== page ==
A decade ago, mobile malware was considered a new and unlikely threat. Many mobile device users even considered themselves immune from such threats.
Currently, more than 1.5 million new incidents of mobile malware have been detected by McAfee Labs in the first quarter of the year alone – for a total of more than 16 million mobile malware incidents.
Today, mobile devices are coming under increasing attack – and no one is immune. Some 20 percent of companies surveyed by Dimensional Research for Check Point Software said their mobile devices have been breached. A quarter of respondents didn’t even know whether they’ve experienced an attack. Nearly all (94 percent) expected the frequency of mobile attacks to increase, and 79 percent acknowledged that it’s becoming more difficult to secure mobile devices.
Mobile threat researchers identify five new threats to mobile device security that can impact the business.
New malware can quickly turn legions of mobile devices into a botnet that is controlled by hackers without the knowledge of their owners. While mobile devices don’t have the bandwidth and computational throughput as a desktop computer, botnet functions don’t require a lot of compute power to pose a threat. What’s more, mobile devices are often on all the time, which gives that botnet owner 24/7 access to large numbers of potential zombie bots.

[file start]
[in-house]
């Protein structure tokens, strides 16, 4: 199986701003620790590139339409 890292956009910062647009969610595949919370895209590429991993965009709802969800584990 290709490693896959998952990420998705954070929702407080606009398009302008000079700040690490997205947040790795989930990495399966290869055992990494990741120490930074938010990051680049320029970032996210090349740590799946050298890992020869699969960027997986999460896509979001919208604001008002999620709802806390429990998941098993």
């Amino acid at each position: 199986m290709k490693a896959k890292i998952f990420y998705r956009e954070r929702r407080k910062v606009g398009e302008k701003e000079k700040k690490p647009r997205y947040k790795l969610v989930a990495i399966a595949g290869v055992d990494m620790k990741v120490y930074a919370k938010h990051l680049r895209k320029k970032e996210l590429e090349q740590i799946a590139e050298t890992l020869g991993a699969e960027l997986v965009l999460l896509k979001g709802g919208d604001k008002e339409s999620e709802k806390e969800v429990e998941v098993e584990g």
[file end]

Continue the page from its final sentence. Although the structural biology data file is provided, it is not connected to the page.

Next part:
Internet of Things (IoT) malware is still in its infancy, but it hasn’t stopped malware authors from making the jump, says Irfan Asrar, senior manager in mobile malware research at McAfee.
“The number of [IoT malware] families out there is just 10, and most of them are just variations of the same code base, but we’re starting to see in the underground sites that people are peddling mobile malware kits and are moving into the IoT arena,” and many IoT devices are largely connected to and being configured by smart phones and devices, such as mobile entry into a building or through a checkpoint.
Applications which have been updated or even removed from official app stores without their owner’s knowledge pose the biggest threat to enterprise mobile security today, according to new research from security vendor Appthority.
Security teams for both operating systems have been quietly removing an undisclosed number apps from their stores at a growing rate, but they haven’t revealed a list of the removed apps or offered any reason for their removal, which can vary from malware issues to copyright infringement to the discovery that the app was leaking data to a third party. The lack of transparency could impact the enterpr.